Friday, October 23, 2015

The evolution of US military camouflage: From basic green and khaki to digital patterns and beyond

Last summer, the U.S. Army confirmed that soldiers will begin wearing the new Army Combat Uniform (ACU) that bears the Operational Camouflage Pattern (OCP) – also known as Scorpion W2. They are now being issued, and soldiers are expected to retire their prior uniforms by summer 2018. This means it’s the end of the line for the Universal Camouflage Pattern (UCP), which was known for its digital-like appearance. Camouflage has undergone numerous changes in the past decade, and the new OCP is just the latest effort by the U.S. military to develop the "perfect camouflage."


Ed said...

"The uniform consisted of a dust colored smock that closely matched the local soil. It was thus named after the soil’s color using the Persian word "khaki," meaning ash-colored."

Uh... close, but close only counts in the game of horsehoes and hand grenades.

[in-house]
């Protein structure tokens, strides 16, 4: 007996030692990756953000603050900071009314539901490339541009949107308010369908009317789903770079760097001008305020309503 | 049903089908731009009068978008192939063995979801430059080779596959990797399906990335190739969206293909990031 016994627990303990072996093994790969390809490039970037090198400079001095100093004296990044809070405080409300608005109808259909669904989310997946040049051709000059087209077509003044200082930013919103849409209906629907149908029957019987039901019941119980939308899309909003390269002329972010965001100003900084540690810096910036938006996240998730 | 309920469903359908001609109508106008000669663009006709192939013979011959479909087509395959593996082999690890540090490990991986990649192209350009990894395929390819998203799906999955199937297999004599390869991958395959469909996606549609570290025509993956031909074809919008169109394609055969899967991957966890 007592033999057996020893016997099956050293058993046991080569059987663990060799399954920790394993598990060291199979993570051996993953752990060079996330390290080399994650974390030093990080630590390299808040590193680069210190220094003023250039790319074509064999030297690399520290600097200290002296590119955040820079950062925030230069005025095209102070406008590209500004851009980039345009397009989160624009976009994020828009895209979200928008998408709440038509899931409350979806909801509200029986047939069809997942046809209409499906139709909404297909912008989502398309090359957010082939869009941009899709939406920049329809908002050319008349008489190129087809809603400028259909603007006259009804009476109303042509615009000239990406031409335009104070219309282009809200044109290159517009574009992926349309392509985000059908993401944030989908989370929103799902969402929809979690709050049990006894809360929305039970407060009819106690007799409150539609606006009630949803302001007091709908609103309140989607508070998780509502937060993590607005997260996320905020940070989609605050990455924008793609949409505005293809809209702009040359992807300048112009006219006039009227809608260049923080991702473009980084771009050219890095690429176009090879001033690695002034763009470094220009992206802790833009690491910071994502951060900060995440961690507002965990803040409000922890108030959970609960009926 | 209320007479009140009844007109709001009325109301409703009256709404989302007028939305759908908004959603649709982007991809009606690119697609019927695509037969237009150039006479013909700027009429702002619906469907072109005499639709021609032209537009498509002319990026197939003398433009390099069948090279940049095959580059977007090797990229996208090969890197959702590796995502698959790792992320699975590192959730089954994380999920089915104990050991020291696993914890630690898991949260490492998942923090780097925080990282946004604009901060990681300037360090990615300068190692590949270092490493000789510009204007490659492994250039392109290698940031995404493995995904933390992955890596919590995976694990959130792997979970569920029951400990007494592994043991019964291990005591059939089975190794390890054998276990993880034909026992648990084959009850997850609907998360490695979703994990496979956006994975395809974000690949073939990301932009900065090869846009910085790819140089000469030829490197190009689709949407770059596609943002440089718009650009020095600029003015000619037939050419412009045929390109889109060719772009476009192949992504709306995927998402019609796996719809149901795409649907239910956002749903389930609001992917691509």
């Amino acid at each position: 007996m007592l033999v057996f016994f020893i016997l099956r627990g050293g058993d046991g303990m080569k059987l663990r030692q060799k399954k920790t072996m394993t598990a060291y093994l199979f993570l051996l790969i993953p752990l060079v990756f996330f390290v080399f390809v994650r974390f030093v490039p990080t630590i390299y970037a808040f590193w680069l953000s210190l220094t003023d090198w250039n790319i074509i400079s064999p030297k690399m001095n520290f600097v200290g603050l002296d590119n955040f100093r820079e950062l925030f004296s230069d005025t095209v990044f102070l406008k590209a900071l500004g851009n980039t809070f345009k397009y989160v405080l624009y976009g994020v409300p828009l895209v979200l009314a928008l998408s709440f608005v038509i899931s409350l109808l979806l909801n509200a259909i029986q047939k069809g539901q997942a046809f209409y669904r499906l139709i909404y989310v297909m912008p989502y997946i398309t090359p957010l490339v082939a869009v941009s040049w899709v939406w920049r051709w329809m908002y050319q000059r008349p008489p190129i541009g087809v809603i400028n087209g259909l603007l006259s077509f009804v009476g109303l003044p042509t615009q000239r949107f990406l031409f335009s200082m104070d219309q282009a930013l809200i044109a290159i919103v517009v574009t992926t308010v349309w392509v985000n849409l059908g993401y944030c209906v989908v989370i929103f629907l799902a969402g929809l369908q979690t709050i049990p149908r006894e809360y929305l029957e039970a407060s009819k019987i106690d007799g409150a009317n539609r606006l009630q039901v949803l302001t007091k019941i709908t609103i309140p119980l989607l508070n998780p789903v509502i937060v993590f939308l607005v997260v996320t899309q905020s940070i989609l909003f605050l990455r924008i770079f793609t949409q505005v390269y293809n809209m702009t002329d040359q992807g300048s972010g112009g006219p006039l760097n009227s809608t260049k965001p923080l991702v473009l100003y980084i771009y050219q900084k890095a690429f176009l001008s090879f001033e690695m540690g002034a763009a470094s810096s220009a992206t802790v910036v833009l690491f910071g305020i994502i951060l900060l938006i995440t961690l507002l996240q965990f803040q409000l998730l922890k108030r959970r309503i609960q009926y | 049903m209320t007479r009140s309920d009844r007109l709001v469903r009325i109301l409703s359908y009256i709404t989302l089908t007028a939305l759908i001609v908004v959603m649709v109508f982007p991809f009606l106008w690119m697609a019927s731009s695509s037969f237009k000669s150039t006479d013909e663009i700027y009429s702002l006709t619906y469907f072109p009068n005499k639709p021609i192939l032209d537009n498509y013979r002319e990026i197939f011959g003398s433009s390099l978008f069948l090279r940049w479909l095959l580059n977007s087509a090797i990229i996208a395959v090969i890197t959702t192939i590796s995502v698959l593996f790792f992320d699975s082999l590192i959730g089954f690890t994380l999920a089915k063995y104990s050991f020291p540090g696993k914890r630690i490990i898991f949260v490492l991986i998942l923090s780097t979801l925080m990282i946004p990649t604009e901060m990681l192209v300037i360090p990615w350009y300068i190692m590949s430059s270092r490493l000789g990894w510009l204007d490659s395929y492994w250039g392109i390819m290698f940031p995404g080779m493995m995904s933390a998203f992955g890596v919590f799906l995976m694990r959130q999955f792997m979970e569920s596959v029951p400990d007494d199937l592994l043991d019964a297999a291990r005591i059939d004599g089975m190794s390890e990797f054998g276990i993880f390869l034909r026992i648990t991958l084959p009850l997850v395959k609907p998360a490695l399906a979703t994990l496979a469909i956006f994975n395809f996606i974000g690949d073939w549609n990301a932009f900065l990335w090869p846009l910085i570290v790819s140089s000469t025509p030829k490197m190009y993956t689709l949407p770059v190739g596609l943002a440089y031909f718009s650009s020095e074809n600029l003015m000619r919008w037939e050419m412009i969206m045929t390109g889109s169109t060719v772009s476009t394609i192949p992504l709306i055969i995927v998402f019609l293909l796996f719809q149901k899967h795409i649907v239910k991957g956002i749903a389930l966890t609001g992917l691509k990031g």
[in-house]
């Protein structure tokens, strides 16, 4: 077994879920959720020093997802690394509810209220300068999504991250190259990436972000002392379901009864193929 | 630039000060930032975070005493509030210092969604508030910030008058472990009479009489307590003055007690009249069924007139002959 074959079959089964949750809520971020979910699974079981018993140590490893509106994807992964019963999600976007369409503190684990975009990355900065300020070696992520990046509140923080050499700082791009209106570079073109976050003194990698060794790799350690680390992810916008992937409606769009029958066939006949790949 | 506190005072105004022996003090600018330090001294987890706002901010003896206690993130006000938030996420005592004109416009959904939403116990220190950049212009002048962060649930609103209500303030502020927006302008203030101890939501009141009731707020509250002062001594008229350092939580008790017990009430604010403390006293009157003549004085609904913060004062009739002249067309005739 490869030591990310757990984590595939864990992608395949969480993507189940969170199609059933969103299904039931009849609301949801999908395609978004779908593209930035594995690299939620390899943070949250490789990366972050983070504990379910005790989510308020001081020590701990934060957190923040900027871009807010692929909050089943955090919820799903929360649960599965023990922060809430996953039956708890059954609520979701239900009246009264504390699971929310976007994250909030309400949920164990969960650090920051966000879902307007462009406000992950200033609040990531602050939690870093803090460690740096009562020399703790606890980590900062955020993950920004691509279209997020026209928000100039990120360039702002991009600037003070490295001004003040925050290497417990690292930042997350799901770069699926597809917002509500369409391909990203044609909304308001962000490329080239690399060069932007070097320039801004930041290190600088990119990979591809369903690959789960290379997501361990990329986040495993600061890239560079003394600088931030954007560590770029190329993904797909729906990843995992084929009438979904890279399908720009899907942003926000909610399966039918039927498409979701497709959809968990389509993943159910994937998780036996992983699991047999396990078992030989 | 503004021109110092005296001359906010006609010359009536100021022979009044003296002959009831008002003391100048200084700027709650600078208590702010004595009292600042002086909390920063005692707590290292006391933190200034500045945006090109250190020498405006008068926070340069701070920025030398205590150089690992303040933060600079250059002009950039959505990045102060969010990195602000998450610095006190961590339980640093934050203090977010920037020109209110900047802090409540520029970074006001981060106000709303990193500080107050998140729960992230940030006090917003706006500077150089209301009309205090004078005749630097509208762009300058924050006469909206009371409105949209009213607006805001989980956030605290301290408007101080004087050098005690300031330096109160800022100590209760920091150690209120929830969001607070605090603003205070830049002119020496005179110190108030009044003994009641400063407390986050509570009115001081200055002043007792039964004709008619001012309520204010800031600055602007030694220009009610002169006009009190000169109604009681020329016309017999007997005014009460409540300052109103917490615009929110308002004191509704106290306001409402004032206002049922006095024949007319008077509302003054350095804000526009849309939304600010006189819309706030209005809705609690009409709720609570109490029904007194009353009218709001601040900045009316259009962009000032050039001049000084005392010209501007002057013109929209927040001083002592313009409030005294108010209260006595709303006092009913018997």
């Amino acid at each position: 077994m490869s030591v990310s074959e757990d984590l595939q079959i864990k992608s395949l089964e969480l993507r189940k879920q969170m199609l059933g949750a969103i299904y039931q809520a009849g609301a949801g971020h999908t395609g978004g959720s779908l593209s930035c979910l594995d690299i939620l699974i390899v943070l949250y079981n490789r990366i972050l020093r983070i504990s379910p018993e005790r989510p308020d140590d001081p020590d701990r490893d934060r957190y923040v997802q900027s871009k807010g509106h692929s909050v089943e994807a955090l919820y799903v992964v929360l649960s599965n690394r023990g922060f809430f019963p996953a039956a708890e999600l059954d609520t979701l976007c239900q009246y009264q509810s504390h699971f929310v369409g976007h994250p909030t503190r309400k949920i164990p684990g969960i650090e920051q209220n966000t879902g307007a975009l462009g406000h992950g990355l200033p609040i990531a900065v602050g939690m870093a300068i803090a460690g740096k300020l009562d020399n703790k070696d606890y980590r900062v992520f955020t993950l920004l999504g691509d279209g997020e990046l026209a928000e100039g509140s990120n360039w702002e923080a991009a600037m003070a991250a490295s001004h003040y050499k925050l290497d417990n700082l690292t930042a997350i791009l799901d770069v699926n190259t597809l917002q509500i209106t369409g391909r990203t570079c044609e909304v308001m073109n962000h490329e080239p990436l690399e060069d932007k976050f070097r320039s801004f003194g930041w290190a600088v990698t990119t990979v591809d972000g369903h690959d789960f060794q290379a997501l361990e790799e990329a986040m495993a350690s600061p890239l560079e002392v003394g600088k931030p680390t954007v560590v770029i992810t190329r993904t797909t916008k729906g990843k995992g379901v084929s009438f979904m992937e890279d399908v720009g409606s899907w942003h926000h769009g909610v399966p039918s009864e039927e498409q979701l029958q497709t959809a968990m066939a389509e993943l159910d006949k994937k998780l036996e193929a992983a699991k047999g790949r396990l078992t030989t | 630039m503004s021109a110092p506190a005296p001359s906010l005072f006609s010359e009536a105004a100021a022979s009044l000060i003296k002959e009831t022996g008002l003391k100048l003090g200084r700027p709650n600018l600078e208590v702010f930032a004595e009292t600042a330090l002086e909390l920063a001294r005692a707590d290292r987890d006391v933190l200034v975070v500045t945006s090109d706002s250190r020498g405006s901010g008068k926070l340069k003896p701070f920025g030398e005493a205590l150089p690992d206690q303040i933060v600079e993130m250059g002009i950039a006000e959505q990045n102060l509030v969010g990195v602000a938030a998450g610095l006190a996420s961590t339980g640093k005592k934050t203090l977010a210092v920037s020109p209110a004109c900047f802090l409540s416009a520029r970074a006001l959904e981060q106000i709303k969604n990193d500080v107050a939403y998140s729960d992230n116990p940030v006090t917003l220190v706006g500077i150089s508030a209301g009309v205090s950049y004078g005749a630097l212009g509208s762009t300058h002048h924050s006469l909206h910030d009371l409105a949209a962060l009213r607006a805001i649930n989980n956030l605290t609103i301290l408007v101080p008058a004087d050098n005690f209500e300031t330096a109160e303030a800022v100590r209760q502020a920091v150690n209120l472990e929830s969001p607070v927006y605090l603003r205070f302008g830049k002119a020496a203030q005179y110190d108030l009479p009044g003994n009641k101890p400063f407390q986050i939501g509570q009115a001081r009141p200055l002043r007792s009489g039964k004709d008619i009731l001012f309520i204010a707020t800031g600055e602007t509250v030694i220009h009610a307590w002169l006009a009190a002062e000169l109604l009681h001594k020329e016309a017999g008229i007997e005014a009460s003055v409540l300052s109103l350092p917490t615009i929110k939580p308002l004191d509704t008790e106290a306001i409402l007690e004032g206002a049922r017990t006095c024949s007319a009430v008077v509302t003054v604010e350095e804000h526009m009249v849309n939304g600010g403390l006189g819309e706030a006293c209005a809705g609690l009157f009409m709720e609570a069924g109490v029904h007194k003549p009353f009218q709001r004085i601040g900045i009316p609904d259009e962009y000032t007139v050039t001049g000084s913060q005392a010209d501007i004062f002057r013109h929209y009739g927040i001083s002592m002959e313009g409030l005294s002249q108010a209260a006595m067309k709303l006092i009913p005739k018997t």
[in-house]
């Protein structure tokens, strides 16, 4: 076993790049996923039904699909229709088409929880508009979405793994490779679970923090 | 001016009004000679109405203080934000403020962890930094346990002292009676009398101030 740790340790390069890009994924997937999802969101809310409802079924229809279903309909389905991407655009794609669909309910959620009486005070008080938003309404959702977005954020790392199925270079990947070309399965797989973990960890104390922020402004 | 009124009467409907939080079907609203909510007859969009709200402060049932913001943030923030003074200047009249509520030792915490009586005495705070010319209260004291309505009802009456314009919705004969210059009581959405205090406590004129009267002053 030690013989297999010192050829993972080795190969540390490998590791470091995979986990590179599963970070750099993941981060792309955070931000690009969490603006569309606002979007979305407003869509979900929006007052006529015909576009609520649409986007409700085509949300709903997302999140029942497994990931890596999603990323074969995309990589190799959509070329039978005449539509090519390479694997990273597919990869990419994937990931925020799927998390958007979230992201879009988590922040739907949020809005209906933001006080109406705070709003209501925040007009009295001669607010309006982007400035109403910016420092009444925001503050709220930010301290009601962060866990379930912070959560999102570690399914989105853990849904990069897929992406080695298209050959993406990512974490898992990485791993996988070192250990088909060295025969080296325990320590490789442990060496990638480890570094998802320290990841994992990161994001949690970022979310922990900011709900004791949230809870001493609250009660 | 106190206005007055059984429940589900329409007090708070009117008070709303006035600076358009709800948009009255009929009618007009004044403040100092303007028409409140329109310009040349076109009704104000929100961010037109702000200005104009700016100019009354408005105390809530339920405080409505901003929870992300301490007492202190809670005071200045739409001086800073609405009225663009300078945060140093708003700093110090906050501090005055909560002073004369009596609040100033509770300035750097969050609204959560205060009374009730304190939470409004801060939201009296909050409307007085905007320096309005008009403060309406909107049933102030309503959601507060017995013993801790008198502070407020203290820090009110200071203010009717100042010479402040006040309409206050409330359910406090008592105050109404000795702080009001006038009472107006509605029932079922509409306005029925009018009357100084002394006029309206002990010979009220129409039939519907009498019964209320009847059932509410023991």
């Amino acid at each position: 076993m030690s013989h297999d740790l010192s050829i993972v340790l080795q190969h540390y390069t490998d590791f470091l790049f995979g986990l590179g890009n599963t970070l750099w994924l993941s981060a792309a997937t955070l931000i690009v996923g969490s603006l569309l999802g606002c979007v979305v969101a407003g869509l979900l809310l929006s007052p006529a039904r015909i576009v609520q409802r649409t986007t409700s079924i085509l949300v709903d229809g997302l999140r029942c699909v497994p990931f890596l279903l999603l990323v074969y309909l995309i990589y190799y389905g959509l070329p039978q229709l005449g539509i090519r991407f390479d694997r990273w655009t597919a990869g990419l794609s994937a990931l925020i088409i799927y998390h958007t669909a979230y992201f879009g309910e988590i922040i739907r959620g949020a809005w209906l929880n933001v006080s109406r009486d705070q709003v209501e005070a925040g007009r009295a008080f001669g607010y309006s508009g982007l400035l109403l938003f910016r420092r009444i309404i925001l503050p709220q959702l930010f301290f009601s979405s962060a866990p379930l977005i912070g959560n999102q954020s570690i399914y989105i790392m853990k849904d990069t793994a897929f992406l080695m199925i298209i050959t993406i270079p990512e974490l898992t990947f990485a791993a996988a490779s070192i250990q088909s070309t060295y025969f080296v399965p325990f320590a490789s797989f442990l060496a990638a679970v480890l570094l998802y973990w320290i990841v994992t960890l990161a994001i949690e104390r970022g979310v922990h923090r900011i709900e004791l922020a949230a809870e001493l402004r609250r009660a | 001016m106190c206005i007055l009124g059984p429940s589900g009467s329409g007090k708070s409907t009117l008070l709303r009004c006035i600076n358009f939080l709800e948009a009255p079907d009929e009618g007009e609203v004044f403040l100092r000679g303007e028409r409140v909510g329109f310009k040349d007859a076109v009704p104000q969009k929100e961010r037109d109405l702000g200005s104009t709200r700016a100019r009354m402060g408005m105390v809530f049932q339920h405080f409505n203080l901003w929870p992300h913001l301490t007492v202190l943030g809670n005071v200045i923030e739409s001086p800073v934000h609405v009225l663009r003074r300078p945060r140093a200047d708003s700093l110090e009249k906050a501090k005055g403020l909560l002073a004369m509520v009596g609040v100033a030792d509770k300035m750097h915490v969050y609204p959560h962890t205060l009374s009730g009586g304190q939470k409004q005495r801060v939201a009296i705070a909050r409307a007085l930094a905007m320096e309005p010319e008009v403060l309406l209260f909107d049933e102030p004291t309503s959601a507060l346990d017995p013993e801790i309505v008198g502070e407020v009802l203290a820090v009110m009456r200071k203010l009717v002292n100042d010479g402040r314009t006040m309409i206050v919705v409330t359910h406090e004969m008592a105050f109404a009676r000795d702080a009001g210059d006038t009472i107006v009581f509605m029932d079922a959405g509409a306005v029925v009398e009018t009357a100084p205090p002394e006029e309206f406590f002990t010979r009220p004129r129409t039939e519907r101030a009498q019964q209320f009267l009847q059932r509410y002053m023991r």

Check out the similar sounding words to "khaki" in Basque and Gaelic, probably because they share the same root from Proto-Indo-European:

Then again, the English word "dirt" is derived from the Old Norse word "drit":

Chiu ChunLing said...

Words can share the same root and have dramatically different meanings. Khak means dirt (and, sometimes, filth) in Persian, but that doesn't mean khaki means filth-colored. On the other hand, it is also significant to note that, for whatever reasons, ashes don't have the same implications of purity and sterilization in many Middle Eastern cultures that they have in some other cultures (this may have to do with differences in how different cultures traditionally extinguished small utility fires on a regular basis, affected by both how fires were used and what was readily available to extinguish them).

Europeans, like many northern peoples, think of ash-colored as some shade of gray, Persians think ashes are khaki.